Question No. 1: Can you briefly summarize the research questions you were working on while in the Leading House?
I studied how occupational content influences the careers, job choices, and satisfaction of workers. In addition I analyzed the relationship between different wage bargaining systems and the individual costs associated with a job loss, i.e. wage losses and unemployment.
Question No. 2: What is the main conclusion of your research for practice and/or for future research?
Let me take just two examples.
Firstly, one of my papers finds that women who work in jobs that contain many tasks that are associated with masculine stereotypes, such as IT, or mathematics, are less satisfied with their work climate than women who work in jobs that contain tasks that are associated with female stereotypes. However, women in stereotype male jobs appear to be much more satisfied with their earnings. In total this leads to women in stereotype male and female jobs to be equally satisfied with their jobs in general.
In contrast, men in male jobs are more satisfied with their work climate and with their earnings. An interesting question for future research would be to figure out whether occupational image campaigns, such as “girls day” or “womenwhocode.com” are able to change such stereotypes, and whether they lead women to not only choose different types of jobs but also better identify with these jobs.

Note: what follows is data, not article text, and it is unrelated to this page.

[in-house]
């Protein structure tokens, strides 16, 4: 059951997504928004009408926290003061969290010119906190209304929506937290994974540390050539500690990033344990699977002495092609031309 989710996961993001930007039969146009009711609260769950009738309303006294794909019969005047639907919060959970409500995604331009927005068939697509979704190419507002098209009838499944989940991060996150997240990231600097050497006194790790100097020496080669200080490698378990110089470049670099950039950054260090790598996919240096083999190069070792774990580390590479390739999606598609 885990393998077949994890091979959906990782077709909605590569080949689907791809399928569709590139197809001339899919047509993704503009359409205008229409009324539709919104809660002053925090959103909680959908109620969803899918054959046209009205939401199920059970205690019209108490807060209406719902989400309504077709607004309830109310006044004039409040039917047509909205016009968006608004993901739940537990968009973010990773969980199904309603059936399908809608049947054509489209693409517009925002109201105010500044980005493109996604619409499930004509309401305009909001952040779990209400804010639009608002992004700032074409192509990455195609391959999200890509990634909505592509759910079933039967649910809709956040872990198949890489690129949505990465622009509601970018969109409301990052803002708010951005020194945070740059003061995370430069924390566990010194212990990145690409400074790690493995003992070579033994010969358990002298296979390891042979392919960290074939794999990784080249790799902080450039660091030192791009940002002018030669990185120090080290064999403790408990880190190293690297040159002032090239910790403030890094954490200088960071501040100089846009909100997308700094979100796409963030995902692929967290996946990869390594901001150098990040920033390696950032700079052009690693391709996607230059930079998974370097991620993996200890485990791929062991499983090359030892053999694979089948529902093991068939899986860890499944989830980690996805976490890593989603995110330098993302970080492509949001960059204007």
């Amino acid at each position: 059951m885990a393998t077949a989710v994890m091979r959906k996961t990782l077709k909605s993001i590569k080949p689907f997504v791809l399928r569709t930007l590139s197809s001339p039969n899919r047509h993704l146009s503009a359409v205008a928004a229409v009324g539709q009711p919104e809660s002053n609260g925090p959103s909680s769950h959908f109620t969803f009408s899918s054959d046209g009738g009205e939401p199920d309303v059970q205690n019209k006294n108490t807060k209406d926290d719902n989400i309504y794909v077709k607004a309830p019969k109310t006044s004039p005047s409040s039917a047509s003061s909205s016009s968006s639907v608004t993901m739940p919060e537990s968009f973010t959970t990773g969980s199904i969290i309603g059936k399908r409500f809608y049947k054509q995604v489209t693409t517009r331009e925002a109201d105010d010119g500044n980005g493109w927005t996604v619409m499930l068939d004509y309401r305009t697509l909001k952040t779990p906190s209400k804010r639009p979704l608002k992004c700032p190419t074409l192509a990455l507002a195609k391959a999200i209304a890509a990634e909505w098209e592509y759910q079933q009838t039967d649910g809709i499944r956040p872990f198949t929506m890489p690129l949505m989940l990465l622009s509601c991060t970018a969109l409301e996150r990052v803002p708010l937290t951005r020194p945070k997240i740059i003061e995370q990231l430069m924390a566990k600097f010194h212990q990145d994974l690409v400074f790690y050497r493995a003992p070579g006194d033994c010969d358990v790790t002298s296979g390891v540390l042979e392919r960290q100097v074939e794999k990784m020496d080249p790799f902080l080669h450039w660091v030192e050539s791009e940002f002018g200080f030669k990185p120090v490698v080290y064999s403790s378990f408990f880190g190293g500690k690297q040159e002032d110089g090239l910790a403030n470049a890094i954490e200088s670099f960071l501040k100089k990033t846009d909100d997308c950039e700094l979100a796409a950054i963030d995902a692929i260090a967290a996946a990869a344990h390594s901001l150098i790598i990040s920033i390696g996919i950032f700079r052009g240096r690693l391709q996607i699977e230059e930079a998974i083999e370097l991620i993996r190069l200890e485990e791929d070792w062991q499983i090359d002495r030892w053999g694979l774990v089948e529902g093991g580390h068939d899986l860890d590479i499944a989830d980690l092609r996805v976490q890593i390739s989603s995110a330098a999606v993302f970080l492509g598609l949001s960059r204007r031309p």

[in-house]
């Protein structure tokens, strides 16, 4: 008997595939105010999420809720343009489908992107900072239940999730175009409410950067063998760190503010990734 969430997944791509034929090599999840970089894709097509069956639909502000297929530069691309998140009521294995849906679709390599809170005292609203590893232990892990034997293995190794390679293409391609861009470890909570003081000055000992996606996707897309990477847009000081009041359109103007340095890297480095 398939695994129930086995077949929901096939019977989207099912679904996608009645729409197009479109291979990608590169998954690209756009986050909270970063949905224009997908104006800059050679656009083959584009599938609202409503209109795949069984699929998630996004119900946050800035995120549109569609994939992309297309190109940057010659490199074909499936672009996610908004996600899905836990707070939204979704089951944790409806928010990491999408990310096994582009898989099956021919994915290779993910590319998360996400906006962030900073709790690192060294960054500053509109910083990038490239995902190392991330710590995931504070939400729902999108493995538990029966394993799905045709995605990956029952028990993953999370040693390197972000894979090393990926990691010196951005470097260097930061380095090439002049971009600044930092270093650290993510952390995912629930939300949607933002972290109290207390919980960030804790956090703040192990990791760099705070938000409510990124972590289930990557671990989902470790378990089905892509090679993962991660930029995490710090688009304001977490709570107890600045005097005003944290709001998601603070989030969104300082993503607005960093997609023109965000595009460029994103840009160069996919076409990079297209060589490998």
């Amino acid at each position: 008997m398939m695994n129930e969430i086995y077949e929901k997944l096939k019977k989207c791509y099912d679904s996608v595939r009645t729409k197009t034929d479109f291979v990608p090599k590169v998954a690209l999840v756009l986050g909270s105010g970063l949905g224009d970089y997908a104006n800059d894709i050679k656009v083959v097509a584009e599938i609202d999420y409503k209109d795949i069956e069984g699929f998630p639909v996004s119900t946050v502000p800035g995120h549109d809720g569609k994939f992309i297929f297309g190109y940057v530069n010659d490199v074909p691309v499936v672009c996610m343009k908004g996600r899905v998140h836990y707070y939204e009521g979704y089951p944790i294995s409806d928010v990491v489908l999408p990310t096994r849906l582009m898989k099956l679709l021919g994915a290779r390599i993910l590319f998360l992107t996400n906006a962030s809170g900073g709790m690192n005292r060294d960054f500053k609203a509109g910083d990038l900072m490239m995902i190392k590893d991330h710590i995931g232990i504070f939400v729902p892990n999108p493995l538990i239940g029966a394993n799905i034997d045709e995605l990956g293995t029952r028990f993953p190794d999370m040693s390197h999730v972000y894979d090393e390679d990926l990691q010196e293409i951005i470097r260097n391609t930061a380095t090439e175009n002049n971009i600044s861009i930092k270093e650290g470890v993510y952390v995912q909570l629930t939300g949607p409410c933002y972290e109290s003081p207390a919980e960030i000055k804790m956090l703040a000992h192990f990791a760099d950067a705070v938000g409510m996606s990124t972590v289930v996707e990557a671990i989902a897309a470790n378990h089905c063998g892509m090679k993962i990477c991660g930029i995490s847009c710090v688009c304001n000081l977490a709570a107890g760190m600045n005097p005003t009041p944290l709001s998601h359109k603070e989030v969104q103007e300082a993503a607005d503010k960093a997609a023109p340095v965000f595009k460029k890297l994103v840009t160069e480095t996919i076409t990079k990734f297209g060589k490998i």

Secondly, another of my papers analyzes whether and how reforms of apprenticeship training curricula affect the careers of apprenticeship graduates in the long run. We find substantial and long-lasting effects on careers. Young workers who were trained according to up-dated training curricula have better career perspectives than similar workers who were trained according to unrevised, i.e. more outdated training curricula. Graduates who learned to handle the newest technologies according to the up-dated training curricula earn higher wages in comparison to the control group and are later on more likely to become master craftsmen or technicians.
Consequently, for practical training matters, the results uncover a strong necessity of further training programs to update and maintain the skills of those who have been trained under outdated training curricula.
Question No. 3: If you would choose only one piece of advice to give to students and/or doctoral students, who have their first day at university, what would you tell them?
I would advise young PhD students to put a lot of effort in finding a topic that is novel and interesting, before wasting a lot of time and energy for something that is of little interest to the research community. As most young scholars lack the experience to identify important and promising research topics, the advise of a supervisor can be most helpful at this stage of the thesis. However, I would also recommend young PhD students to follow their own interests as closely as possible, because it is very hard to work on a topic for many years without having passion for it, even if the research is promising.